As the Lord continues the conversation we see Him explaining just what Christianity has to offer (vs13­14). Jesus does not offer a high-paying job after graduation or the answers for your next test, but He does offer new and everlasting life. It is interesting to see how the Lord uses the original point of contact (physical H20) as an object lesson of the spiritual life which He offers. Every person has a spiritual "thirst" which can only be quenched by God. We must communicate to the non-believer that the new life which Christ offers is not a temporary physical cure-all, but a permanent spiritual thirst-quencher.

By now the woman's interest is aroused to the point where she wants what Jesus has to offer, even though she is still thinking in physical terms (v15). At this point we would probably try to "close the deal" with prayer, and welcome another sister or brother into the family! But our Lord's next statement shows that she is not ready yet. "Go, call your husband and come back!" means that the masks must come off! The Samaritan woman had to own up to her past life, and every one of us must "go" and "come back" before the Lord as we really are.

The woman's moral responsibility before her Creator is further pressed home in the Lord's fifth statement (vs17­18). She is confronted with her sin of adultery--"the man you now have is not your husband." A person cannot play games with God who knows all, but must face up to the fact of sin in his life. In personal evangelism we are not to point the finger and condemn others, but a non-believer must come to the point where he is willing to admit that he is a sinner before an infinitely holy God.

The woman is convicted. She "perceives" that the voice of God has been speaking to her soul (v19). Feeling the pressure of moral responsibility, she naturally tries to escape by asking a typical "religious question" (v20). For hundreds of years her people had not worshipped in Jerusalem but had done their own thing on their own mountain. Our Lord's response is beautiful. He does not get sidetracked with religious tangents, but stays with the important issue of her need. She needed a true and spiritual relationship with God as her heavenly Father.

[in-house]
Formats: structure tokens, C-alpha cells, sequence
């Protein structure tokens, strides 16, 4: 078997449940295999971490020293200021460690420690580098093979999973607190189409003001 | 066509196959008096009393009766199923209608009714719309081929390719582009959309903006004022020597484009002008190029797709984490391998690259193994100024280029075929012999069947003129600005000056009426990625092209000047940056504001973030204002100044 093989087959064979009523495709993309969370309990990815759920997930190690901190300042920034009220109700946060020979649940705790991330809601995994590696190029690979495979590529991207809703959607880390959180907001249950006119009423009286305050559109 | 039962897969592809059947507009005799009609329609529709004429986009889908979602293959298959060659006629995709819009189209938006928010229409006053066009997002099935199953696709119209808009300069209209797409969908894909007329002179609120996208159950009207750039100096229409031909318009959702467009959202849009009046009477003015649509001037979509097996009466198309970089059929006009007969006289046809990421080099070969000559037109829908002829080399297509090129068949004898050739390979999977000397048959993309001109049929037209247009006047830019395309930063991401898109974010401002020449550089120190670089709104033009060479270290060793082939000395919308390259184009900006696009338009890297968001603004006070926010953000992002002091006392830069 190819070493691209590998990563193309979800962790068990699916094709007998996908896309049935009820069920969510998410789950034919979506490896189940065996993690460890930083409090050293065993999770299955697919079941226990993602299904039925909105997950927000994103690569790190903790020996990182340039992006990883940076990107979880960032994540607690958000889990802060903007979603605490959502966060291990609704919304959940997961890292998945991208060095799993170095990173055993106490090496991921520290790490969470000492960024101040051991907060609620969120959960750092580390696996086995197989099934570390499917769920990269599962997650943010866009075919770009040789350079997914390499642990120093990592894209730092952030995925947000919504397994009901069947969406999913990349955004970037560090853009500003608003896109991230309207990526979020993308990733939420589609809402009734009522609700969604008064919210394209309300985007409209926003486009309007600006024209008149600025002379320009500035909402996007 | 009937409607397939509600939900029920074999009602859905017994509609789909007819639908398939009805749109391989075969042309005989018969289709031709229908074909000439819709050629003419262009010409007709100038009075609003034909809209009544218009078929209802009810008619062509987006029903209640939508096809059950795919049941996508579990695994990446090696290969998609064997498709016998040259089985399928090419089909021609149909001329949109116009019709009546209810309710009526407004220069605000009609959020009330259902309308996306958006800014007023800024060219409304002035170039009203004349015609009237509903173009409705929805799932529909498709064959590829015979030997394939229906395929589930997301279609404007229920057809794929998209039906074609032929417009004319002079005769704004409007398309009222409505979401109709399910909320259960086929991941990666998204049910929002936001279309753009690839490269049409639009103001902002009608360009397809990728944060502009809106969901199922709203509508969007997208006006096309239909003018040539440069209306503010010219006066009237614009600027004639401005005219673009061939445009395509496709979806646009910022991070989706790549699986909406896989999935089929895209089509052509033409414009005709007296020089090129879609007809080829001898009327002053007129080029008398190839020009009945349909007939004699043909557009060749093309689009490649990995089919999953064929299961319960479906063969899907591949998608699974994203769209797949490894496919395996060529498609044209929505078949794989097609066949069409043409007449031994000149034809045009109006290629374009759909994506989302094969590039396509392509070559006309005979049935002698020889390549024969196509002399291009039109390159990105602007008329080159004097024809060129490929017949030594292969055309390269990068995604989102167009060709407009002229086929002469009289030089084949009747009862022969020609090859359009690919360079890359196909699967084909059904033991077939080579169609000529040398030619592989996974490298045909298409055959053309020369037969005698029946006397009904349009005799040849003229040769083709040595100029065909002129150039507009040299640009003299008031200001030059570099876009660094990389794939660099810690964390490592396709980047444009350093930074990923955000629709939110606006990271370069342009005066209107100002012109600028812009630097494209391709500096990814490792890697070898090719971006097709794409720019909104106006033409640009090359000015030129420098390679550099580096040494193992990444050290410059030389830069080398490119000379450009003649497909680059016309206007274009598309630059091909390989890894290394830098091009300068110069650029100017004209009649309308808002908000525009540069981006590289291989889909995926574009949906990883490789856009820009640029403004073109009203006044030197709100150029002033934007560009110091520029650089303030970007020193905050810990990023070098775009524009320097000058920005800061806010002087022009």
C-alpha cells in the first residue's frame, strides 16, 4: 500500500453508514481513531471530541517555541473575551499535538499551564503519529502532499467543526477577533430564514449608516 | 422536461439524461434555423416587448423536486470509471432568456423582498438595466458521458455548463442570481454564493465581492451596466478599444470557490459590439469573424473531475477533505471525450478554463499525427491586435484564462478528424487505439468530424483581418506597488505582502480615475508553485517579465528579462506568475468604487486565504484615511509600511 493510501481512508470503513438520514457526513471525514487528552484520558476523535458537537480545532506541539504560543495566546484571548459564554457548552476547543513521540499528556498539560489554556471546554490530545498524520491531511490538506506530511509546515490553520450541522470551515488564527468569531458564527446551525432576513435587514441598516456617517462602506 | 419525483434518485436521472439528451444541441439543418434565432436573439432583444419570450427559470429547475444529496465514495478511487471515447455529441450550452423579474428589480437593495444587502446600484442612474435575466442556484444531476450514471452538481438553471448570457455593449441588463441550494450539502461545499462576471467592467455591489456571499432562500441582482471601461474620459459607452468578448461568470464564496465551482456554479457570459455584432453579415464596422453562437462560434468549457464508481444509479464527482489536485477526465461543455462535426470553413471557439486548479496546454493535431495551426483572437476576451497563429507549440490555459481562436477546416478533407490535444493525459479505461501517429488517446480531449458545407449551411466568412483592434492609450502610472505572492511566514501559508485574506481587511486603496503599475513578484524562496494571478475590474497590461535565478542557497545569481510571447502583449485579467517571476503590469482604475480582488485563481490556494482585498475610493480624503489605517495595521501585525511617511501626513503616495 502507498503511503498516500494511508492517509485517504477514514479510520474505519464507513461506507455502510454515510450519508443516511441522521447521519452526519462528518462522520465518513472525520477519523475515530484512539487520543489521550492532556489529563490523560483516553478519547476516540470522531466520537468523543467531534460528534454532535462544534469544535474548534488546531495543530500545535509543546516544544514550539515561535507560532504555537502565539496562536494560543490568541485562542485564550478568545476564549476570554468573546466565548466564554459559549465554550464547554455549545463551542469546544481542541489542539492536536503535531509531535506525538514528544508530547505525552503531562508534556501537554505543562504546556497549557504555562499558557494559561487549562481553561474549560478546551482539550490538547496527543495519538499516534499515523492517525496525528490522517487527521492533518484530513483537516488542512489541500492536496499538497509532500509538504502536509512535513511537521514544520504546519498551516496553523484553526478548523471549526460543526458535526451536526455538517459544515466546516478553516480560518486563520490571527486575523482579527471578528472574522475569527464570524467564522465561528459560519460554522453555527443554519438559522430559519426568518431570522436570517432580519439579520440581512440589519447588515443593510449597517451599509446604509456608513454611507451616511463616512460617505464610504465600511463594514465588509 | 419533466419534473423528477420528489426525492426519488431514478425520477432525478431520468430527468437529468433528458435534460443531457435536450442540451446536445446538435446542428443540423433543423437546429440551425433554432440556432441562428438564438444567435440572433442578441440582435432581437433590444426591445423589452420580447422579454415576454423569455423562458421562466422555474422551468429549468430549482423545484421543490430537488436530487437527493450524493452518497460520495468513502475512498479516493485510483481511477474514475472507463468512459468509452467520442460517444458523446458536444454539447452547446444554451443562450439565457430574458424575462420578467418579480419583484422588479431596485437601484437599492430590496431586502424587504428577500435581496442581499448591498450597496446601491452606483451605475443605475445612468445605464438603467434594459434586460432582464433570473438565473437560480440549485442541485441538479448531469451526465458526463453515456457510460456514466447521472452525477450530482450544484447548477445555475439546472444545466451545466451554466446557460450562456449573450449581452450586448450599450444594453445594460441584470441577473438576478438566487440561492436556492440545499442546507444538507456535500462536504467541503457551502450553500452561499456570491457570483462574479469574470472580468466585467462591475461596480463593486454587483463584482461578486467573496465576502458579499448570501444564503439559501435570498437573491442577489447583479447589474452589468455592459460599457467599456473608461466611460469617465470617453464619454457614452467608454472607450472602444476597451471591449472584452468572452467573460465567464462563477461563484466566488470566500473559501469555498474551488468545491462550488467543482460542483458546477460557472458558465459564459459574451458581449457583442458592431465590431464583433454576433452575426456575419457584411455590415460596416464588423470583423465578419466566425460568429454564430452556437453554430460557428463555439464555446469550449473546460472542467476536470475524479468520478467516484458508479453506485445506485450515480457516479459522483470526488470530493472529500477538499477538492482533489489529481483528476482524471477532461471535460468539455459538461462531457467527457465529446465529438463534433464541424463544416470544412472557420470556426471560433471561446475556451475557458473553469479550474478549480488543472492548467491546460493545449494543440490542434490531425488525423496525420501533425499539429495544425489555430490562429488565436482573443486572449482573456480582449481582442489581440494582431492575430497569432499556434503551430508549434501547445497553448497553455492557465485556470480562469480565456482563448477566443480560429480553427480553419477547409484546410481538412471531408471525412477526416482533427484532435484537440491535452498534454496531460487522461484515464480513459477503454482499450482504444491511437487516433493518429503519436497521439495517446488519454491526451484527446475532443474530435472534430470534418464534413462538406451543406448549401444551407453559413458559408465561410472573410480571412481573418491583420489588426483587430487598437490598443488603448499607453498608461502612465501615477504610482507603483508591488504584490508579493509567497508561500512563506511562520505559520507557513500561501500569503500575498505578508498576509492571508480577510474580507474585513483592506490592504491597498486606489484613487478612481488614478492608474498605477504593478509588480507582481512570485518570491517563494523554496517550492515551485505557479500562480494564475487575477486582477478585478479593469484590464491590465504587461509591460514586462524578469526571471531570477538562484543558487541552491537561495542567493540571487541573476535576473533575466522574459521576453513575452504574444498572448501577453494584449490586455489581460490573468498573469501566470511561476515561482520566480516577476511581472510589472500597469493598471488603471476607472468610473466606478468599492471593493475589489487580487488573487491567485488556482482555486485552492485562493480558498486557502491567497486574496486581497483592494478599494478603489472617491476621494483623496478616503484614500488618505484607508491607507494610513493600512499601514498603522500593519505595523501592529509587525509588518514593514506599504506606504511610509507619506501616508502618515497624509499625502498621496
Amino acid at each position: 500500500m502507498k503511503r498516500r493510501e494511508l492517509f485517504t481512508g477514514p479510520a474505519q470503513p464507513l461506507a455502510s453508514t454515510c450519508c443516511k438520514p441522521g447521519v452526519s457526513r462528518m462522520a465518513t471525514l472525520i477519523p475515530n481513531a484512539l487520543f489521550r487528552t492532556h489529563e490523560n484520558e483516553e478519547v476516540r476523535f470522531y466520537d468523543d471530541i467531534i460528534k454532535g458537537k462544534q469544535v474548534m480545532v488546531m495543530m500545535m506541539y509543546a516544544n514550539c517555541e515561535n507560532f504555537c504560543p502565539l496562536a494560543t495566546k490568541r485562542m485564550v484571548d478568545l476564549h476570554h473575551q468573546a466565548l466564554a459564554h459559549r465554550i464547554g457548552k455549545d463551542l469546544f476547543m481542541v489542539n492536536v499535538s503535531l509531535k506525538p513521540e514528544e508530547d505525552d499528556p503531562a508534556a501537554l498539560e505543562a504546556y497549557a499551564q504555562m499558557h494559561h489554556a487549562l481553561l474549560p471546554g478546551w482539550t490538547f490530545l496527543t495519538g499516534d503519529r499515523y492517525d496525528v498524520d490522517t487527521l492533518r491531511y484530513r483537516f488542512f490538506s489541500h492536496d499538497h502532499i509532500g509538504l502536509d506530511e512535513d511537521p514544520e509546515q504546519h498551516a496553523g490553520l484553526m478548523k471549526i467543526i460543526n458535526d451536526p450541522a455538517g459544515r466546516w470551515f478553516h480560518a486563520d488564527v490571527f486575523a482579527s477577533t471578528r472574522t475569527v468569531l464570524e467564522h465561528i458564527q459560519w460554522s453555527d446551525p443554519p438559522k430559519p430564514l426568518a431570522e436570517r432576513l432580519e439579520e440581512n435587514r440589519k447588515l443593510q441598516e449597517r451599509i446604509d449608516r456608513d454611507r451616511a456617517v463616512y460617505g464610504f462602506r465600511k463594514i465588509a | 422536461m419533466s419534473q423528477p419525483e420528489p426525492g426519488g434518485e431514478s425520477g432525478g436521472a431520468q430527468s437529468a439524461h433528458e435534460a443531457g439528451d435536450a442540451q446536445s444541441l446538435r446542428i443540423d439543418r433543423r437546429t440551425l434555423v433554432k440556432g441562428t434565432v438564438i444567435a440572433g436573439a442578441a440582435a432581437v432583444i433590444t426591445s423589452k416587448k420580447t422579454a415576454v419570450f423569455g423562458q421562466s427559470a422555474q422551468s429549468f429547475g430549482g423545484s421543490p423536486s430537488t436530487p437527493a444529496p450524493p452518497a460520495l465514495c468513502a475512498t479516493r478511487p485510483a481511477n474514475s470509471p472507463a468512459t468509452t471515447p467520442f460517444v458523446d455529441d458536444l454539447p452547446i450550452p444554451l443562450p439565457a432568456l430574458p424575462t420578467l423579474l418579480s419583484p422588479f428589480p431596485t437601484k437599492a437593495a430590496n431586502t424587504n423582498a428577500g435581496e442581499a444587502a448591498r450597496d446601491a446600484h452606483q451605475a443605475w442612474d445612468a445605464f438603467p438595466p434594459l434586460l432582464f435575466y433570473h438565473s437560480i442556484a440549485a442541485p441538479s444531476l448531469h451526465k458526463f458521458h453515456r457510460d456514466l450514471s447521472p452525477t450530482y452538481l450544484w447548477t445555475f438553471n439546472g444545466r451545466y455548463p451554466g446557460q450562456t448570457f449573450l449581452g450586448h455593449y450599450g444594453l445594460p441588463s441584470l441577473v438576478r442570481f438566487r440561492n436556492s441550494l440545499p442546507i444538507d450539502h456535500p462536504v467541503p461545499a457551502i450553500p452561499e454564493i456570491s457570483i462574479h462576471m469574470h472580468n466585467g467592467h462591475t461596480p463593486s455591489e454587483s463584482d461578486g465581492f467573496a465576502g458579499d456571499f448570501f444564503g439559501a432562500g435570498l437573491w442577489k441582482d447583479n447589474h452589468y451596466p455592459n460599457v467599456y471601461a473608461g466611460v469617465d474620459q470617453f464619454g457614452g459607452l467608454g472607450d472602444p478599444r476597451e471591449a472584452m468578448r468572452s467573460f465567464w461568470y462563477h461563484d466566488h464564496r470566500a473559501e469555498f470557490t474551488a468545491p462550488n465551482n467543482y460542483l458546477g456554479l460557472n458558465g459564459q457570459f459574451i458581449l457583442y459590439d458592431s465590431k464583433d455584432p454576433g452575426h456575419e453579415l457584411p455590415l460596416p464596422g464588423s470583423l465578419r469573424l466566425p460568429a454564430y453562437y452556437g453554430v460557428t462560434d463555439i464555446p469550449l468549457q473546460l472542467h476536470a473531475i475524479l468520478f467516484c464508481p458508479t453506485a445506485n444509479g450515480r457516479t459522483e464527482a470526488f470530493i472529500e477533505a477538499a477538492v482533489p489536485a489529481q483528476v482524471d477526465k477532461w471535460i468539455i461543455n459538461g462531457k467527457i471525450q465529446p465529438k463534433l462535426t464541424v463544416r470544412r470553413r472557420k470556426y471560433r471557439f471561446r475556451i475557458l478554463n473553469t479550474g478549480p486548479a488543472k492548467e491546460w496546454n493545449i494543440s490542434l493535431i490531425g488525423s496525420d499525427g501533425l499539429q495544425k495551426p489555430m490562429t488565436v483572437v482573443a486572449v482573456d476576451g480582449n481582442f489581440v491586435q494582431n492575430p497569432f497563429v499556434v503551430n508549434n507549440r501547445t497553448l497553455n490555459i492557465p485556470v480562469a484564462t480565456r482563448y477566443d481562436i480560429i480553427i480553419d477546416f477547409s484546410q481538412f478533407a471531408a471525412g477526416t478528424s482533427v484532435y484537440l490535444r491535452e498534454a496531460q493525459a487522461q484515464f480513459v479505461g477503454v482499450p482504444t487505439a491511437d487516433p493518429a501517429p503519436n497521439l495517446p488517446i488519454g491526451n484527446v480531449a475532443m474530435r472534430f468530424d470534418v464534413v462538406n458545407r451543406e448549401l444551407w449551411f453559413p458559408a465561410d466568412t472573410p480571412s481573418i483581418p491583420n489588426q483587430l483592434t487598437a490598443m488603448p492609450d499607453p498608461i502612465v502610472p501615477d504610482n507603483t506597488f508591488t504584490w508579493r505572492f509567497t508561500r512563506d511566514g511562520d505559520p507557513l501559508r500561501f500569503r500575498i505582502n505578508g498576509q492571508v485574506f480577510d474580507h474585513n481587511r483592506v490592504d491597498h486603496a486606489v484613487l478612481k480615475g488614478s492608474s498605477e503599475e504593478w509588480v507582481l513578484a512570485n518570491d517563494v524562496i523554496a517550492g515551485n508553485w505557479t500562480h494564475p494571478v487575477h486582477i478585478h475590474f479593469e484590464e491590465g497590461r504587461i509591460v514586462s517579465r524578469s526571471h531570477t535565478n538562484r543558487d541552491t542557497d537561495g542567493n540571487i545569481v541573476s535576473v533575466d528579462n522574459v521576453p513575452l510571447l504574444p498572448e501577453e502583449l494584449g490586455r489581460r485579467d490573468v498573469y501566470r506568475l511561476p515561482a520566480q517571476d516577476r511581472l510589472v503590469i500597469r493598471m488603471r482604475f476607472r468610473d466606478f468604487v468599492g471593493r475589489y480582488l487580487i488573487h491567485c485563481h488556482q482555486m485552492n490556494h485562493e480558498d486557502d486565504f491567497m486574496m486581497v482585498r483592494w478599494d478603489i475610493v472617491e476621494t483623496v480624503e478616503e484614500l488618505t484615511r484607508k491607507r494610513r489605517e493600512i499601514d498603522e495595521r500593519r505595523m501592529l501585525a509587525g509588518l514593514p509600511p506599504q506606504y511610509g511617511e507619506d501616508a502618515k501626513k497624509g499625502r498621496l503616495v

The question of "where's" and "why's" of worship have their place, but let us remember the real need of the person to whom we are witnessing. This sixth statement by our Lord is loaded with teaching in reference to the woman's religious question. Jesus did not ignore her question, but neither did He spend a lot of time on elaborate theological arguments when what she really needed was life in the family of God. Only then would her worship be true and accepted (vs23­24). In personal evangelism there is always the temptation to win an argument or show off our knowledge (The Lord could have gone on for hours at this point!), but our goal is to win the soul.

Finally the Samaritan woman comes to the point where she really wants Christ. She is through with her questions and arguments. When she admits that the coming Messiah would have the answers, she admits that she needs the Lord. And so in the seventh and last statement the Lord reveals Himself: "I who speak to you am HE" (v26). Every soul who comes to this point of decision and asks for Christ will find Him.

The proof of the woman's salvation is found in the next few verses. She leaves her waterpot and begins to do personal evangelism! (The forgotten waterpot could symbolize the things that used to satisfy her deepest desires--how insignificant, compared to a fountain of living water!) The converted prostitute's willingness and courage to share her new faith with those who knew all about her brought amazing results (vs39­42). One on one evangelism always brings amazing blessing. Try it!